Short books for sale on my Kindle really annoy me!
There, I’ve said it, now I can let it go.
Well, kind of. You’re asking why so I’ll tell you. Some of what are listed as e-book novels on my kindle include books that are about 100 Kindle pages. Shoot, some of them are less than 20 pages! I’ve even seen a FIVE PAGE BOOK! To give you an idea of how many words a Kindle page is, my first book is like 518 Kindle page and is 188,000 words, a decent length novel. With that math, that means that a 100 page kindle book is only about 36,000 words. Let’s face it, that’s a short story.
Yesterday during my lunch break I finished reading my latest book and was searching for a good one to read next on my kindle. I found one that was only 115 pages or so and managed to finish reading it in bed last night. The story was a good start … but the characters, although they had promise, were never really fleshed out. I’ll admit I was disappointed. I thought the scenario of the romance was sound, but because the characters were never really developed into living and breathing literary people, I was left wondering why I’d wasted my time reading the book at all. But short Kindle books will be another post, this one is about character development.
What makes a character real?
To me it’s the details, their likes and dislikes, their hobbies, their insecurities, how they interact with people they like and dislike. As pictured above, even the look of their toothpaste can add dimension to their personality.
What did the protagonist in the book I read yesterday like? Other than having her cowboy cook her breakfast and puppies, I couldn’t tell you.
What does Sara, the protagonist in my series like? She loves any food with apples. She loves autumn and watching the leaves change color. She loves to walk on the beach and hike in the mountains. She loves to lose herself in her college studies and getting top marks in her classes. She loves genealogy and working on her family tree.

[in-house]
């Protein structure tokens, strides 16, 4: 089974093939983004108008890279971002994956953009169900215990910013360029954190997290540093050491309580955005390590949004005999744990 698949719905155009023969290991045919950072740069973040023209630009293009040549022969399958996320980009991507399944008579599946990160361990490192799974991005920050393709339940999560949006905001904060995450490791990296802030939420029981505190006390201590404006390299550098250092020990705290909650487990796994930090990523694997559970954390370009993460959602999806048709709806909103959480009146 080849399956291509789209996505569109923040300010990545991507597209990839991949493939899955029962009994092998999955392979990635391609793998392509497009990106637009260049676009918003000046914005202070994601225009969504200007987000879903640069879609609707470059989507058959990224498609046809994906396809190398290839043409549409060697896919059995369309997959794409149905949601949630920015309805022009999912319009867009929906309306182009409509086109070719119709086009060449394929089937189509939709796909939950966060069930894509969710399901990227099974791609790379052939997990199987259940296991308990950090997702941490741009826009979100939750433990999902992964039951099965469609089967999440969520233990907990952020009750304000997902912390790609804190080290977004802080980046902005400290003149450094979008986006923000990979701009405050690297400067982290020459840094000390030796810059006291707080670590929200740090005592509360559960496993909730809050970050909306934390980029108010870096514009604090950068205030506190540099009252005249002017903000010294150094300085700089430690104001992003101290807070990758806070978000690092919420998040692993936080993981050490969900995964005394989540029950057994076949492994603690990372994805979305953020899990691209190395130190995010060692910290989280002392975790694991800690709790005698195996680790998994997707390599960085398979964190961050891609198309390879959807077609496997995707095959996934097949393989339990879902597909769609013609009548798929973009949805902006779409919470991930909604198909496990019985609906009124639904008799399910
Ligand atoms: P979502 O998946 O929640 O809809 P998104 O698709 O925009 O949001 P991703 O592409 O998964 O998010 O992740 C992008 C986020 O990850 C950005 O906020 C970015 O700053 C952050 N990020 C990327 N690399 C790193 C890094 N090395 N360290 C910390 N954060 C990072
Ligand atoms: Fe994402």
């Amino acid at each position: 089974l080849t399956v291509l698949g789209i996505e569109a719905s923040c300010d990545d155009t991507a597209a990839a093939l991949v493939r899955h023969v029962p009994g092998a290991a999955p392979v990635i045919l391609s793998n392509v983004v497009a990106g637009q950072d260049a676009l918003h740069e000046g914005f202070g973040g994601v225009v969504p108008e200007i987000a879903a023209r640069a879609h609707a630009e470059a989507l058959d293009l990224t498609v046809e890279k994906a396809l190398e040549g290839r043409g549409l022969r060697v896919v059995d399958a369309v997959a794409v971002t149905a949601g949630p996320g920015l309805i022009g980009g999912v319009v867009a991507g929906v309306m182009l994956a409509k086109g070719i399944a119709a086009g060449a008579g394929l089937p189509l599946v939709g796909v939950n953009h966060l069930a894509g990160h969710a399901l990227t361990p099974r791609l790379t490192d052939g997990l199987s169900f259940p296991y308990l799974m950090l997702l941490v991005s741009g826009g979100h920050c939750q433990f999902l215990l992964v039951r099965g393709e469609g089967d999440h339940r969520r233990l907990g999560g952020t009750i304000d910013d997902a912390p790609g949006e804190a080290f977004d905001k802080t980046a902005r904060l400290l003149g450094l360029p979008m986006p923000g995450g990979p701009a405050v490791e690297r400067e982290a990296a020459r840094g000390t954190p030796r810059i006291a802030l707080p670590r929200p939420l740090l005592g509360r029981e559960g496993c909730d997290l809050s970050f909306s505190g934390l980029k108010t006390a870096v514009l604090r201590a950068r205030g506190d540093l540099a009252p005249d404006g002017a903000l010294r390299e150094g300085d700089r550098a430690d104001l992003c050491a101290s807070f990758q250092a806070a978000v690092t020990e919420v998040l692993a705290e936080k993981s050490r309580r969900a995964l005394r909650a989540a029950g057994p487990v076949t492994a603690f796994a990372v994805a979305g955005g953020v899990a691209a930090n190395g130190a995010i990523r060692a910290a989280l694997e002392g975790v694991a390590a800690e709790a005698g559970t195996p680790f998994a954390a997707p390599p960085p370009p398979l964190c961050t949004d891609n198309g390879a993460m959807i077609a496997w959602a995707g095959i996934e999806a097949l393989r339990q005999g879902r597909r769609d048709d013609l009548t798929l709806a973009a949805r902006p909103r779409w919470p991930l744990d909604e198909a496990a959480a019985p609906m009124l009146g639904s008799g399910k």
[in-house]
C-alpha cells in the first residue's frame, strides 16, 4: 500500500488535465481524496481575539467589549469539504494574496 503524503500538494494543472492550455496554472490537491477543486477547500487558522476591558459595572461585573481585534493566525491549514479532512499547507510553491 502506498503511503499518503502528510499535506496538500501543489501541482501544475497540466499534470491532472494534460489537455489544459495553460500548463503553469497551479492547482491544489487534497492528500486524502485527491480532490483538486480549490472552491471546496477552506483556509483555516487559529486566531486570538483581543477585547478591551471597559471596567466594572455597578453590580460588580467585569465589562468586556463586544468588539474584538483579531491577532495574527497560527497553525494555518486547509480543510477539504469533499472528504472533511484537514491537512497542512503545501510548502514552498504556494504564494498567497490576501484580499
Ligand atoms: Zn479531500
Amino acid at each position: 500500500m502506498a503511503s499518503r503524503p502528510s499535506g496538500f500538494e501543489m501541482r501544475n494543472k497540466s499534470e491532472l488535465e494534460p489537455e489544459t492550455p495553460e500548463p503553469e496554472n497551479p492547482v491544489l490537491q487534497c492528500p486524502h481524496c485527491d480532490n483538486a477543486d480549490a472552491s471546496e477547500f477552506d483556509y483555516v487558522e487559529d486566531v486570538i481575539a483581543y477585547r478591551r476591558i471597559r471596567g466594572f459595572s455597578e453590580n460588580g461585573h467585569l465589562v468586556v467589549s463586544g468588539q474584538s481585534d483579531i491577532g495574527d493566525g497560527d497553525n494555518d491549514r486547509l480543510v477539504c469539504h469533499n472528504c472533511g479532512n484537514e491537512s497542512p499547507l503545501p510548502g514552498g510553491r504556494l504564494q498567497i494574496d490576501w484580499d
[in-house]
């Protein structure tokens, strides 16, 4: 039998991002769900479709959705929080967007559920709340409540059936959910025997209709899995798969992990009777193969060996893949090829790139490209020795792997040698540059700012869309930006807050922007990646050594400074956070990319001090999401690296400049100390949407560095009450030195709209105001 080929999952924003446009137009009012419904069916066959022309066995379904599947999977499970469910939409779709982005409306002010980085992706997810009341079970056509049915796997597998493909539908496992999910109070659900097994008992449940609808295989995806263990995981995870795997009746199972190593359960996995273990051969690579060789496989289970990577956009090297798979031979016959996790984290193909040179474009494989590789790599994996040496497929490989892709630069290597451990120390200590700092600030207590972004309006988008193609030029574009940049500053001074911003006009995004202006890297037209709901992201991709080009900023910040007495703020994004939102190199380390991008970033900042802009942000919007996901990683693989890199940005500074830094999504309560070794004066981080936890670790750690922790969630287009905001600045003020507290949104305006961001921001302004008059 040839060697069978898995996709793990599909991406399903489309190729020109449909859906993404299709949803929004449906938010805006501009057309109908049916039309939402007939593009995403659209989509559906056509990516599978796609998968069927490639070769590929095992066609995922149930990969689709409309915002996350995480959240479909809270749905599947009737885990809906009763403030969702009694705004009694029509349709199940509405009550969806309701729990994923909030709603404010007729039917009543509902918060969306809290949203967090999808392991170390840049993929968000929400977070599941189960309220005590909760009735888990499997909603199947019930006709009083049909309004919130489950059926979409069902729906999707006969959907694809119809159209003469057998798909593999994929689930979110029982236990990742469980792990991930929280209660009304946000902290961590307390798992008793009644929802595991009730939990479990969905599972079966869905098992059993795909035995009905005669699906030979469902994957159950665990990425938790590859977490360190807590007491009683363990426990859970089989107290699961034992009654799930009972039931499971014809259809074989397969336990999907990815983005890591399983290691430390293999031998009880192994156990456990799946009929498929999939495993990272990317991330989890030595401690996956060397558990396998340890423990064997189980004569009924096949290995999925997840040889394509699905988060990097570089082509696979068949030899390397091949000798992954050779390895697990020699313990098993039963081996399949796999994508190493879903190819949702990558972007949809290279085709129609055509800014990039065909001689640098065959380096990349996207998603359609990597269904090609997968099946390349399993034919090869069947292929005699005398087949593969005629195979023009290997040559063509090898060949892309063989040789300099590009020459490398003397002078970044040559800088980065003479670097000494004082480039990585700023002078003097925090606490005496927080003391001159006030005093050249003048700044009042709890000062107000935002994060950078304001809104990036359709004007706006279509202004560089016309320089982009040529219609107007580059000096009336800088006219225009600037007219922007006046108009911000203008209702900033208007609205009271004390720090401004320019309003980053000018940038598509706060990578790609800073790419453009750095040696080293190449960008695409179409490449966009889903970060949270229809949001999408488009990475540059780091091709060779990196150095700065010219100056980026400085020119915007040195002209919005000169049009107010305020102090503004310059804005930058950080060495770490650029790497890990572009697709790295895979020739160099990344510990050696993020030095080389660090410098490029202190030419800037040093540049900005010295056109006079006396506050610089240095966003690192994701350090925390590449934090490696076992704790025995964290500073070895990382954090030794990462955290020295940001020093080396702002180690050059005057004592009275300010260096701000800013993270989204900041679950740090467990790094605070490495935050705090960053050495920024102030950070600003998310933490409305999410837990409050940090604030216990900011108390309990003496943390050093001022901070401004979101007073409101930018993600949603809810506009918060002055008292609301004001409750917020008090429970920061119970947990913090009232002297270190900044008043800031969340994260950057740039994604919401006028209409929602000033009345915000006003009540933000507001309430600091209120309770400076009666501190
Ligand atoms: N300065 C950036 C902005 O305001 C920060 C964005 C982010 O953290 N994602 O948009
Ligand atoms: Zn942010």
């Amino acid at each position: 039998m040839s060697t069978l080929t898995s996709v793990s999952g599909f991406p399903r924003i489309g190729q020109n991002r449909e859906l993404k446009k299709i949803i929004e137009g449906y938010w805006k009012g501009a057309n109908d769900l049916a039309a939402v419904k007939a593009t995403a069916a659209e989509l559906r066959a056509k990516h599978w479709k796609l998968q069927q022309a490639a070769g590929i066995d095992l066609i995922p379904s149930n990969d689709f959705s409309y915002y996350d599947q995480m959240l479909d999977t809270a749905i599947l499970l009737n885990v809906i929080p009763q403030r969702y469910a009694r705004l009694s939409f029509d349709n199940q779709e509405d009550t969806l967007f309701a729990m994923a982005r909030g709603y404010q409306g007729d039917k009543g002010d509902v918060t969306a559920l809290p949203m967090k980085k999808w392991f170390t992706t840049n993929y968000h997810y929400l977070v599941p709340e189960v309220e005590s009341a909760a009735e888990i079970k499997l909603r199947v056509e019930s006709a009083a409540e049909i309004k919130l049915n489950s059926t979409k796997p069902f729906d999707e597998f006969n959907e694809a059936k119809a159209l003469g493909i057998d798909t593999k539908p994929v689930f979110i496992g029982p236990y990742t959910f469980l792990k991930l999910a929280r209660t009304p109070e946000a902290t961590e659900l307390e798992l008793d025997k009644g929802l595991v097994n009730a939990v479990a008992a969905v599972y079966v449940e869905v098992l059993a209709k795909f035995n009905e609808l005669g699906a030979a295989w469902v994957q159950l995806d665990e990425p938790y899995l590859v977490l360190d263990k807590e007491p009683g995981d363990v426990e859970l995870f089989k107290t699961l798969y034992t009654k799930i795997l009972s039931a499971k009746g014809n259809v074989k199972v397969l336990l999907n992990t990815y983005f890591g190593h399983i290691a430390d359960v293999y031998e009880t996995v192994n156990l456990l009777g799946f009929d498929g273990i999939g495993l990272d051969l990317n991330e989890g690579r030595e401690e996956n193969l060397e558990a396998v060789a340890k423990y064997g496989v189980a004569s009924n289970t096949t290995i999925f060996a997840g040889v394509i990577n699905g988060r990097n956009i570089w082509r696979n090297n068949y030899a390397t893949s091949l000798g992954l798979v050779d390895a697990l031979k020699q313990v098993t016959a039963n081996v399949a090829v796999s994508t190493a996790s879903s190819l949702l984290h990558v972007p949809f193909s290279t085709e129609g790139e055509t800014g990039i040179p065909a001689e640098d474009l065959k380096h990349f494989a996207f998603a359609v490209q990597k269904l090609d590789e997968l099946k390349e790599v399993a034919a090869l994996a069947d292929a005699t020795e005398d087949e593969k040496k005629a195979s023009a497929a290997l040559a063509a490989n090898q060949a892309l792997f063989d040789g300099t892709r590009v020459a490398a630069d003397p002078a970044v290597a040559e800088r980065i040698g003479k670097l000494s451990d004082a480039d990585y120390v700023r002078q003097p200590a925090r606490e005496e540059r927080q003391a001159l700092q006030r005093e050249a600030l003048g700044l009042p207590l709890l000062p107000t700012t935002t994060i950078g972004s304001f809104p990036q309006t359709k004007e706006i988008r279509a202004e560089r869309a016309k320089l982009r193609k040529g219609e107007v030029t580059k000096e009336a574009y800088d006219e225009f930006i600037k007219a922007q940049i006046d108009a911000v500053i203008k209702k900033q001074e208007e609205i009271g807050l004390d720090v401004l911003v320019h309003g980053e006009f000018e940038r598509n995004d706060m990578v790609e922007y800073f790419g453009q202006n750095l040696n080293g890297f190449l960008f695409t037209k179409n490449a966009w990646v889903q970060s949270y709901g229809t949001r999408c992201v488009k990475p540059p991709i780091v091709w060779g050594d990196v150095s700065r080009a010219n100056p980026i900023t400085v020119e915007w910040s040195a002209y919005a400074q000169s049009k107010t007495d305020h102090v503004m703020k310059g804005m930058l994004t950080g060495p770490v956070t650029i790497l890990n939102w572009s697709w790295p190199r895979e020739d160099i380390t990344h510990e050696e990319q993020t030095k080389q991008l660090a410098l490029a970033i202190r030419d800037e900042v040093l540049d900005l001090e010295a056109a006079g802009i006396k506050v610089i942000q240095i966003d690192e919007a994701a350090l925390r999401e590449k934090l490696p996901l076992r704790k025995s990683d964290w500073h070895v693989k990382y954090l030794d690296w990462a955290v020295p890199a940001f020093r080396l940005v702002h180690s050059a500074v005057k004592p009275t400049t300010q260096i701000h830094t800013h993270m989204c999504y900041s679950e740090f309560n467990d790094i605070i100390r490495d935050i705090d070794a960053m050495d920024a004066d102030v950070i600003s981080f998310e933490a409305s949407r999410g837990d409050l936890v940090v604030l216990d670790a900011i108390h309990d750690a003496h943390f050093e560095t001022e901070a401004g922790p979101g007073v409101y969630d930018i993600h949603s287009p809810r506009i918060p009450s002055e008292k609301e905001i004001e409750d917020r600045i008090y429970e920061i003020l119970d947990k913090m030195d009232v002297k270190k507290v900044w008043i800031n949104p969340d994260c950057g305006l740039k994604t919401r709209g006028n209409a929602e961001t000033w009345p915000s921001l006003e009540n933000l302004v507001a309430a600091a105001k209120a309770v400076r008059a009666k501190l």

In this simple list of her like alone, you can start to get a picture of her. I purposefully tried to make her character three dimensional to a reader by giving her specific like and dislikes. Think of it as the kinds of things you slowly get to know when you make a new friend. It takes time, so when you’re writing a new character, don’t through it all out there at once, pace yourself and let the reader get to know them like they would a person in real life.
I found this quote while searching for pictures to add into this post and think it really sums up a lot when it comes to making your characters real. Real characters, like real people, should be three-dimensional. Everyone is quirky. Find the quirk in your characters and let it rip. Also, don’t feel as if you need to be constrained by any word count in your writing. Writing is an art form and attempting to put a cap or quota on art will only destroy what you are trying to create. Your characters and story will need a certain amount of words to come to life, don’t stifle them.
I never know how long a book of mine will be until I’m done editing it. Yes, I said editing, not writing. It seems most of my books pick up a couple thousand words in the editing process where I polish my characters until they shine. I think I write the plot out pretty well when I write my first draft, most of my editing is sparkling it up, but the additions I make in the editing process are mostly in character development, the things that I always knew in my head about them, but never seemed to make it onto paper. I guess you’d say that’s when I inject the quirk, those little things that make us different from one another as individuals. Characters need that stuff too, maybe more so.
Anyway, just something to think about when you’re pondering what it is your writing.